- Find a position of strength
Without strength, diplomacy is not much different than being a doormat. We end up placating people for the sake of placation, of a false peace that does not adequately address underlying problems. It’s the facile “I just want everyone to get along” instead of “I want there to be justice.”
Great leaders and reformers embrace displays of power to put their goals on the agenda and push them forward. Laborers engage in strikes to demonstrate their power and compel their employers to take their demands seriously. Civil Rights activists and anti-slavery abolitionists used every means at their disposal to protect the oppressed and demonstrate strength. Even Martin Luther King Jr., who is held up in mainstream culture for his nonviolent approach, said: “Power without love is reckless and abusive, and love without power is sentimental and anemic. Power at its best is love implementing the demands of justice, and justice at its best is power correcting everything that stands against love.”
We need a willingness to stand tall and face the issues clearly and with power. We need to know our strength. Nonviolent protestors in the Civil Rights Movement practiced direct action and emotional self-control, as in they literally subjected themselves to emotionally stressful practice drills so that they were prepared to face the violence of the State. Their actions confronted the State with its injustice and compelled appallingly violent responses that engendered outrage and coverage which supported their causes. There was nothing passive about this.
I have seen people and organizations in positions of leadership, or people of the majority population, respond to challenges with complaining, defensiveness, and attitudes of victimization. The examples are almost too many to mention, but generally any time someone uses the phrase, “PC culture run amok,” that is an excellent opportunity to question this dynamic. What established structures of power and dominance have been challenged? Who is challenging them? How do those structures hurt the marginalized culture, and how does challenging them hurt the dominant culture?
On a personal level, the complaining, defensiveness, and victimization make sense. Few of us experience ourselves as numb to criticism. Privileged folks in general do not understand what it’s like not to have their privilege. As an analogy, I worked as a barista for about four years. Sometimes during the course of a work day I spilled water upwards of 200 degrees Fahrenheit on my skin. Toward the end of my tenure, I was able to respond quickly, shake off the pain of it, and keep doing my job. My skin had toughened and my nerves dulled. My skin had become inured to the pain. Now that I have the privilege of working a job that’s not manual labor, in which I am not regularly subjected to these minor trauma, I would be more sensitive and reactive.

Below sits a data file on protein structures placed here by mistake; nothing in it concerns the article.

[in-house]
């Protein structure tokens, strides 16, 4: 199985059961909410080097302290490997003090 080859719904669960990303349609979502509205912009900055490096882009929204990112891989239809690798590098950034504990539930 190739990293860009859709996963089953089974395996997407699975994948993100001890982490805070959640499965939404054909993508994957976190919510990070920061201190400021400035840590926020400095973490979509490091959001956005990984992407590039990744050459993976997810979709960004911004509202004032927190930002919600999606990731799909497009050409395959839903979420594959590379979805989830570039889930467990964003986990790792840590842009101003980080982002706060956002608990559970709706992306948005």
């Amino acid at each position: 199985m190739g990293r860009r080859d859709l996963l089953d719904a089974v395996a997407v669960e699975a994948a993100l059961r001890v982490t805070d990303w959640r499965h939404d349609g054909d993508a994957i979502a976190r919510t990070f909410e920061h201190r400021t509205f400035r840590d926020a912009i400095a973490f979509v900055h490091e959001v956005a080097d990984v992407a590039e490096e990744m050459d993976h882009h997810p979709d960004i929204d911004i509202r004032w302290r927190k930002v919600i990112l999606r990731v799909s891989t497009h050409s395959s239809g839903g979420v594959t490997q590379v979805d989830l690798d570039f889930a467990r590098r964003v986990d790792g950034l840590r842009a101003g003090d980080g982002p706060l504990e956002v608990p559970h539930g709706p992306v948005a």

Privileged and powerful people feel sensitive, hurt, and outraged because we do not experience ourselves as powerful. Oddly enough, however, we project our hurt and outrage onto the challenging person and say they’re the one who’s being “too sensitive” since their criticism upsets us. On the most cynical level, it is an effort to co-opt the experienced of the oppressed to shore up one’s place. Either way, it is generally counterproductive and disrespectful to all involved.
We all have potential for strength and power, particularly when joined in community. It is worth taking stock of your assets, strengths, and allies. What are you good at? Speaking up, identifying problems, building relationships? What is something that you consider a weakness that you’d like to develop? What practices could strengthen that weakness? How is that weakness useful at times? Who’s in your corner? Who would provide you direct and trustworthy feedback? What practices do you have to care for yourself? What resources do you need?
To bolster our strength, we also need safe spaces to feel vulnerable and vent our frustrations. This will be the topic of the next post.
- Conflict with connection
- Talking about problems rather than people
- Recognizing that we want to be seen as our best selves
- Identifying what matters
- Respecting differences, and identify underlying shared values
- Treating people with curiosity, dignity, and respect
- Finding a position of strength
- Finding places to be vulnerable and vent safely